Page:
He spent 2001 as the running backs coach at Oklahoma State, working with future NFLer Tatum Bell.

    He was an offensive assistant with the Dallas Cowboys for 3 years (1998-2000), working with the wide receivers (including future Hall of Famer Michael Irvin) and special teams. The 1998 and 1999 Cowboys advanced to the NFL playoffs and the 1998 squad won the NFC East title.

    He went to the Cowboys after a 3-month stop as the running backs coach at UNLV early in 1998. Before that, he coached running backs at Utah State for 2 years (1992-93), helping the Aggies to the 1993 Las Vegas Bowl, and wide receivers at TCU for 4 seasons (1994-97), as the Horned Frogs played in the 1994 Independence Bowl.

    He began his college coaching career as a graduate assistant at Arkansas in 1991, as the Razorbacks played in the 1991 Independence Bowl.

    He started coaching at the high school level, guiding Woodham High in Pensacola (Fla.) in 1986 and 1987 and Central High in Phenix City (Ala.), his alma mater, from 1988 to 1990.

    During his various college stops, he also served minority coaching internships with the New Orleans Saints, St. Louis Rams, Dallas Cowboys and Miami Dolphins.

    He was a 3-year starter at strong safety and team captain as a senior at Troy State, where he was a member of the 1984 Division II national championship team. He received his bachelor's degree in criminal justice at Troy State in 1985.

    He was born on April 4, 1963. He and his wife, Lartonyar, have 3 children: sons Dantrell and Trey and daughter Tawanda.


    Ekeler, 41, was Indiana's co-defensive coordinator and linebackers coach the past 2 years (2011-12).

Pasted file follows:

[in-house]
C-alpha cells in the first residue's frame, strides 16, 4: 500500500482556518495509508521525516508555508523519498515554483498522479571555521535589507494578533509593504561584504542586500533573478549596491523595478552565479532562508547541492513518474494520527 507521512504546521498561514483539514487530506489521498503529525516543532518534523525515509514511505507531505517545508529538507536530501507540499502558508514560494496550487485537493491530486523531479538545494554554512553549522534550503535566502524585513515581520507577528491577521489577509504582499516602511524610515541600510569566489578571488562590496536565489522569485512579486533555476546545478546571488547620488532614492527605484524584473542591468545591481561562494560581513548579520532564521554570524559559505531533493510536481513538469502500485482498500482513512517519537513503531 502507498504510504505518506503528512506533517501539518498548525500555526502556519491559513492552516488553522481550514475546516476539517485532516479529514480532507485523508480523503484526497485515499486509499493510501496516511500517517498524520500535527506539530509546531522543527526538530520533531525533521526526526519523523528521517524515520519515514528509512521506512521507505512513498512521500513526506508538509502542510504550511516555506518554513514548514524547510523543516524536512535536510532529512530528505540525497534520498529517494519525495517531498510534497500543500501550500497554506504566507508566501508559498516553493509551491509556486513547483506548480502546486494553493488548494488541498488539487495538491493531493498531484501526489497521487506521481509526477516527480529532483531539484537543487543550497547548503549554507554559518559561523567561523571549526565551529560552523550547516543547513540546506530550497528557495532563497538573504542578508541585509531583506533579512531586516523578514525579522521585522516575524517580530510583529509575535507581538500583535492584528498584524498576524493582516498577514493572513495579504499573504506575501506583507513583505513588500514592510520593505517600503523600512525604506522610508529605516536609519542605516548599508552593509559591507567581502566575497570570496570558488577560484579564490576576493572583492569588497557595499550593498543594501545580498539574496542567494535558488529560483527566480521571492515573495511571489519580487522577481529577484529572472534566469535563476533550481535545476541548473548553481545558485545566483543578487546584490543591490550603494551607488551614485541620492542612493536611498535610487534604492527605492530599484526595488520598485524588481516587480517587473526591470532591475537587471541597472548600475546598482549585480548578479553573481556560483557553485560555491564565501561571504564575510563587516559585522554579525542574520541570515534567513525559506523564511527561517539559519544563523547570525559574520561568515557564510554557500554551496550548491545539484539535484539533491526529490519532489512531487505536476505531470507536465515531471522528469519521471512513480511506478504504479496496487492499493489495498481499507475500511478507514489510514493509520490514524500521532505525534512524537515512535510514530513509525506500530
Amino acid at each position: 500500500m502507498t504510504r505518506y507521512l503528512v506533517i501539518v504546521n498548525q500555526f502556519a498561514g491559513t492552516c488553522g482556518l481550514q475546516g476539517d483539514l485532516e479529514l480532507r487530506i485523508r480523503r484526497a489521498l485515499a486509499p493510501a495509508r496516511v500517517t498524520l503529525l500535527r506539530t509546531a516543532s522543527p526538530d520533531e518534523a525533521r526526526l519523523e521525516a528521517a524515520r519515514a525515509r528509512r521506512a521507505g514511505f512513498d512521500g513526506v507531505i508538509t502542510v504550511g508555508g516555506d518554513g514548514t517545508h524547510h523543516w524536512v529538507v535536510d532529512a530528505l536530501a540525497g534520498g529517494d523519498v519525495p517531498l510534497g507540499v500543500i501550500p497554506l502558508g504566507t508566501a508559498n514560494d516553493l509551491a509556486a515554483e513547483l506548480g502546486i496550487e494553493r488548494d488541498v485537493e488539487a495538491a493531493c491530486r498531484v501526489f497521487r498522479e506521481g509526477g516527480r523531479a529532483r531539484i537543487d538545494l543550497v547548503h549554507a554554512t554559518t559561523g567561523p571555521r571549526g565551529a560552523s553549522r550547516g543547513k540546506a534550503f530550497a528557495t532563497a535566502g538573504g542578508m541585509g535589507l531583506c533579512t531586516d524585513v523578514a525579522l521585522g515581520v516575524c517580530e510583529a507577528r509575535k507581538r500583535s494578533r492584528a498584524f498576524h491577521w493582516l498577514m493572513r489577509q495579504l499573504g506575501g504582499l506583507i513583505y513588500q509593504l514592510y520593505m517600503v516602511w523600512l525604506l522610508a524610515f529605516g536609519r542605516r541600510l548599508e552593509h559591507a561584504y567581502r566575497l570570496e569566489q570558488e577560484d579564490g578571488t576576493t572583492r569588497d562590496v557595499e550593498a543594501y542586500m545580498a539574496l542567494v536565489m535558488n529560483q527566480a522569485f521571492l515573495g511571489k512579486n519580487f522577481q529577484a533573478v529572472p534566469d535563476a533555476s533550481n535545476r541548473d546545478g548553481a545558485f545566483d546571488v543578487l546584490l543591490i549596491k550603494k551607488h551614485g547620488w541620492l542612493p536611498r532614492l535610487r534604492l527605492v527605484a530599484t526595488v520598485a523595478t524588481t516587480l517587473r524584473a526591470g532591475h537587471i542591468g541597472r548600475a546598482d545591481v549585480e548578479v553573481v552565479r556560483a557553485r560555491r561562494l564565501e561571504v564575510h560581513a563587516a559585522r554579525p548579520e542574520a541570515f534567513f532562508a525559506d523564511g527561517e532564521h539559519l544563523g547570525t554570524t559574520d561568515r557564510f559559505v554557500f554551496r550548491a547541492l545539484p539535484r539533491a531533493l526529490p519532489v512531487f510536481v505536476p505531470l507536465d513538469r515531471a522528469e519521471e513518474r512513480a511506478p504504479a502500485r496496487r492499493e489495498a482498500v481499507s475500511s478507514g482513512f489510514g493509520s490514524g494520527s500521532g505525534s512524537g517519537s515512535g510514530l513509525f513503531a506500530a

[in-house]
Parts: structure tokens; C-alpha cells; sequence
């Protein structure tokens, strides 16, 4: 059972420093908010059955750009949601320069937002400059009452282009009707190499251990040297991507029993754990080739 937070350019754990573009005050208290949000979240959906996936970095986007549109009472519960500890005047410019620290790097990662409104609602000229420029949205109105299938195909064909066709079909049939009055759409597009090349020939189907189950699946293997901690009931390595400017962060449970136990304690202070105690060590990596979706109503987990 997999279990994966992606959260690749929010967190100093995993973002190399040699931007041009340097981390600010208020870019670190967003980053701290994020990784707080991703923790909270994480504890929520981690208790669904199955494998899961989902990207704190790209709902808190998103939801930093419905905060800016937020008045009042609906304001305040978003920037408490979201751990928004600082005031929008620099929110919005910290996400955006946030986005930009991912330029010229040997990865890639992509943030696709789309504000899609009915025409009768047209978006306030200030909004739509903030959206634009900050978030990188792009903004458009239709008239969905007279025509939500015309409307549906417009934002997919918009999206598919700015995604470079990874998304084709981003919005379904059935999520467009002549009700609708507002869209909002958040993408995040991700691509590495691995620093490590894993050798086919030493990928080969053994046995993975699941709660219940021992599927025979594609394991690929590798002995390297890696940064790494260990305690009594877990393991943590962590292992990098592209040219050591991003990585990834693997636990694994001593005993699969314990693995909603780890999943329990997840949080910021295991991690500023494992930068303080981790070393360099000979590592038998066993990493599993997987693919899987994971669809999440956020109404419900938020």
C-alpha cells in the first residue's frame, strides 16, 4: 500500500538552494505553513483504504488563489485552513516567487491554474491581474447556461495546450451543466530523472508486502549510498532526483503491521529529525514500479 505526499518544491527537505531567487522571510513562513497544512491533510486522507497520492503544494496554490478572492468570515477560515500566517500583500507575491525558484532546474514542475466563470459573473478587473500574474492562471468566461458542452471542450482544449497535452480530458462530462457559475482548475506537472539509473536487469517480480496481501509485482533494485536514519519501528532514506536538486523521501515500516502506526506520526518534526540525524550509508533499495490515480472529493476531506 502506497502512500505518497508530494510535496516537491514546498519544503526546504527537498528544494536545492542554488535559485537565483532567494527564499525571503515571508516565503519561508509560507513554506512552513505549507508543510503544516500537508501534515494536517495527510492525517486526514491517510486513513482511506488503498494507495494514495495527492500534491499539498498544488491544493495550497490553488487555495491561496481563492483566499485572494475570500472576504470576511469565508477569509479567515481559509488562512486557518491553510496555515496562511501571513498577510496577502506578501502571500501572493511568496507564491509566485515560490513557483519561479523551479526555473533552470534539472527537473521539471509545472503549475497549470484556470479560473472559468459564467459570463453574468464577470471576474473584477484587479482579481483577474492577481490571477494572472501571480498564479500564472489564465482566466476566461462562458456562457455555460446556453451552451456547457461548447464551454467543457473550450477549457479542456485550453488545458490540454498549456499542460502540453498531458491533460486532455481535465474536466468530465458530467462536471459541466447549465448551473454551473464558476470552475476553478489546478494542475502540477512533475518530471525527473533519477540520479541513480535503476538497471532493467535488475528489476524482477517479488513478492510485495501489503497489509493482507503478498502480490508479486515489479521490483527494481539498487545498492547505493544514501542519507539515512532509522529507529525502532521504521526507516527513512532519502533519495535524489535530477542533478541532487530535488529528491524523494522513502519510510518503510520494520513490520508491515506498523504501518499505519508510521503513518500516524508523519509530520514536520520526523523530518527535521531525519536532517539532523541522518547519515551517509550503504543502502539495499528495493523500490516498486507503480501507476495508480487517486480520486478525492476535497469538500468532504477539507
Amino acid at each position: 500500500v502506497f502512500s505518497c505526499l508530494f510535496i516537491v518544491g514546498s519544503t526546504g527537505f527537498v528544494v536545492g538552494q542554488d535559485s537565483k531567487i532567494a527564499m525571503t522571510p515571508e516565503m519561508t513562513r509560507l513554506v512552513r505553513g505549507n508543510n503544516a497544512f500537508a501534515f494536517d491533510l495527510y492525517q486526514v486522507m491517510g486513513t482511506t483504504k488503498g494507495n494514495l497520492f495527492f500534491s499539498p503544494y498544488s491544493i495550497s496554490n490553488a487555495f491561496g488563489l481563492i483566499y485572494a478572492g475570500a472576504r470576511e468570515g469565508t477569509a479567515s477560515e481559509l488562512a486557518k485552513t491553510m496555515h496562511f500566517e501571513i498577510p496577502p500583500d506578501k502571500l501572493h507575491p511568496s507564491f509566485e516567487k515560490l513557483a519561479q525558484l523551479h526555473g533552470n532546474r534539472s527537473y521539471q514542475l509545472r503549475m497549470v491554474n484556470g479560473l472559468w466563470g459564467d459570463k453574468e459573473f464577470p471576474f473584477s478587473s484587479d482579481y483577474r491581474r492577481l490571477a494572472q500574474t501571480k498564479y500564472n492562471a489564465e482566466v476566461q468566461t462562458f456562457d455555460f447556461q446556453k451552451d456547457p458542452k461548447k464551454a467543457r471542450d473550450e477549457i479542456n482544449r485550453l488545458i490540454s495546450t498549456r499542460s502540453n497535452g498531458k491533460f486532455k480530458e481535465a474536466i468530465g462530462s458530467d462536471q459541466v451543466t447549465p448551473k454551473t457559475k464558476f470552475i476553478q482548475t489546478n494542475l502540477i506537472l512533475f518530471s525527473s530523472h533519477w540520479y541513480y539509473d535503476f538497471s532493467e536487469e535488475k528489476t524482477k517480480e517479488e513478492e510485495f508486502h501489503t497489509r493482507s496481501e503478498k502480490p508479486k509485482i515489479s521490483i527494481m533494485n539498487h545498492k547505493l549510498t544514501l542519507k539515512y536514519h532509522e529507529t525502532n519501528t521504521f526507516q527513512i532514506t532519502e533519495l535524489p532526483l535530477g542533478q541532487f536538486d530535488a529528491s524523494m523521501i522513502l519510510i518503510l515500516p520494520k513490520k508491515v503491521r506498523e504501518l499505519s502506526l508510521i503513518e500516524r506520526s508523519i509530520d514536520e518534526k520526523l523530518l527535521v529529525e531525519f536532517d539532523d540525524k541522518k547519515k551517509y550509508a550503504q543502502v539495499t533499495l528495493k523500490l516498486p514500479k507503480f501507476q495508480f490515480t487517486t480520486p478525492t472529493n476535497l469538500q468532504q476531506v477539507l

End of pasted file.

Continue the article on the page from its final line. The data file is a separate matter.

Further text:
Before that, he spent 3 years (2008-10) as Nebraska's linebackers coach, where he was involved with some of the nation's most successful defenses. In 2010, Nebraska was third nationally in pass efficiency defense, fifth in pass defense, ninth in scoring defense and 11th in total defense. In 2009, the Cornhuskers led the country in scoring defense and pass efficiency defense, and were seventh in total defense and ninth in rushing defense. He coached NFL draft picks Lavonte David, a 2010 All-American first teamer when he set the school season tackles record, Phillip Dillard and Cody Glenn. Nebraska won the Big 12 North Division title each year he was on staff and played in the 2009 Gator Bowl and 2009 and 2010 Holiday Bowls.

    He was at LSU for 3 seasons (2005-07), the first 2 years as a defensive graduate assistant and the last year as an intern. Each season, the Tigers were third nationally in total defense (the 242.8 average in 2006 was the school's fewest yards allowed in 30 years). LSU won the BCS championship in 2007, and also captured the 2007 Sugar Bowl and the 2005 Peach Bowl (as the SEC West champion). He worked with All-American first teamers Glenn Dorsey, LaRon Landry, Kyle Williams and Claude Wroten.

    He was a defensive graduate assistant at Oklahoma for 2 years (2003-04) as the Sooners played in the BCS championship game both seasons (they lost to USC in the 2005 game). In 2003, Oklahoma was second nationally in pass defense, third in both total defense and pass efficiency defense and fifth in scoring defense.

    After spending time in private business as the owner of an Omaha (Neb.)-based sales company, he began his coaching career as an assistant at Omaha's Skutt High for 3 years (1999-2001) and then at Manhattan (Kan.) High in 2002.

    He played linebacker and on special teams for 4 years (1991-94) at Kansas State as the Wildcats played in the 1993 Copper Bowl and 1994 Aloha Bowl squads. As a senior in 1994, he became the only Wildcat ever appointed captain specifically by longtime head coach Bill Snyder.

    A Big 12 All-Academic selection, he earned his bachelor's degree in social science from Kansas State in 1995.

    He was a member of the 1988 Nebraska Class B state championship team as a linebacker and wide receiver at Blair (Neb.) High.

    He was born on Oct. 4, 1971. He and his wife, Barbie, have a son, J.J., 11, and daughters Cameryn, 10, Abigail, 8, and Bella, 4.